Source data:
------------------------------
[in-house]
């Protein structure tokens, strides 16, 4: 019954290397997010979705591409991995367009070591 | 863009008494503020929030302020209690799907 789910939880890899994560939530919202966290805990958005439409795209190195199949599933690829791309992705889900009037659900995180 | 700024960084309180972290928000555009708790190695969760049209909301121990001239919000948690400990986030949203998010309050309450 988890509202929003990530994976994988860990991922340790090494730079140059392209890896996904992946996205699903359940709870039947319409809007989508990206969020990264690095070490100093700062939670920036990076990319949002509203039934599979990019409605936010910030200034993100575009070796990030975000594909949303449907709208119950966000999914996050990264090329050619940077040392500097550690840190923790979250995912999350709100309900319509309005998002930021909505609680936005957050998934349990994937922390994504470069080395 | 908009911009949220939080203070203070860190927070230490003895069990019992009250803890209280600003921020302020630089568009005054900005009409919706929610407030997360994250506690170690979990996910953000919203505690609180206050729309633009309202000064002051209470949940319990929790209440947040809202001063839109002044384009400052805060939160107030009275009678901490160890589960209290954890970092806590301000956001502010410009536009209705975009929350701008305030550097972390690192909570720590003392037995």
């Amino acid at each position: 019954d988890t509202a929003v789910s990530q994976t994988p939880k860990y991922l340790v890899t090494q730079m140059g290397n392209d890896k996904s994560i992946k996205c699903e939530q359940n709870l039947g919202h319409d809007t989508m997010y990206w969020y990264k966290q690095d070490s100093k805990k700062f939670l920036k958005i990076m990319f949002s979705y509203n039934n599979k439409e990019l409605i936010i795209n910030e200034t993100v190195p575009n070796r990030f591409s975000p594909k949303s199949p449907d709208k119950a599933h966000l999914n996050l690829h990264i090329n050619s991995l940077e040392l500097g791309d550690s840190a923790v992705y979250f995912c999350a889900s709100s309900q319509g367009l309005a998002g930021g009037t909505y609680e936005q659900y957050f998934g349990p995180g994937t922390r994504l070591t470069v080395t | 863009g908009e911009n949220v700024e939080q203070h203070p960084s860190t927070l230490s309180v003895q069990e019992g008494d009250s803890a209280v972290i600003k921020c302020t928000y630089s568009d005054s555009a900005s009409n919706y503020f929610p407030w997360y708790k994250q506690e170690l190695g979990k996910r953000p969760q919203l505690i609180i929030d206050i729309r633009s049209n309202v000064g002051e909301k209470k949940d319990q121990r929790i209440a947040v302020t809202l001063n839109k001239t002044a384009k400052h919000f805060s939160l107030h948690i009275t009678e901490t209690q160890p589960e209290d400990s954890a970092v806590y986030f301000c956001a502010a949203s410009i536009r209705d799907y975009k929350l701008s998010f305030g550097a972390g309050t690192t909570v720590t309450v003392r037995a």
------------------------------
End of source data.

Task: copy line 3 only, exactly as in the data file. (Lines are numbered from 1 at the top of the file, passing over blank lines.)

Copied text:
């Amino acid at each position: 019954d988890t509202a929003v789910s990530q994976t994988p939880k860990y991922l340790v890899t090494q730079m140059g290397n392209d890896k996904s994560i992946k996205c699903e939530q359940n709870l039947g919202h319409d809007t989508m997010y990206w969020y990264k966290q690095d070490s100093k805990k700062f939670l920036k958005i990076m990319f949002s979705y509203n039934n599979k439409e990019l409605i936010i795209n910030e200034t993100v190195p575009n070796r990030f591409s975000p594909k949303s199949p449907d709208k119950a599933h966000l999914n996050l690829h990264i090329n050619s991995l940077e040392l500097g791309d550690s840190a923790v992705y979250f995912c999350a889900s709100s309900q319509g367009l309005a998002g930021g009037t909505y609680e936005q659900y957050f998934g349990p995180g994937t922390r994504l070591t470069v080395t | 863009g908009e911009n949220v700024e939080q203070h203070p960084s860190t927070l230490s309180v003895q069990e019992g008494d009250s803890a209280v972290i600003k921020c302020t928000y630089s568009d005054s555009a900005s009409n919706y503020f929610p407030w997360y708790k994250q506690e170690l190695g979990k996910r953000p969760q919203l505690i609180i929030d206050i729309r633009s049209n309202v000064g002051e909301k209470k949940d319990q121990r929790i209440a947040v302020t809202l001063n839109k001239t002044a384009k400052h919000f805060s939160l107030h948690i009275t009678e901490t209690q160890p589960e209290d400990s954890a970092v806590y986030f301000c956001a502010a949203s410009i536009r209705d799907y975009k929350l701008s998010f305030g550097a972390g309050t690192t909570v720590t309450v003392r037995a």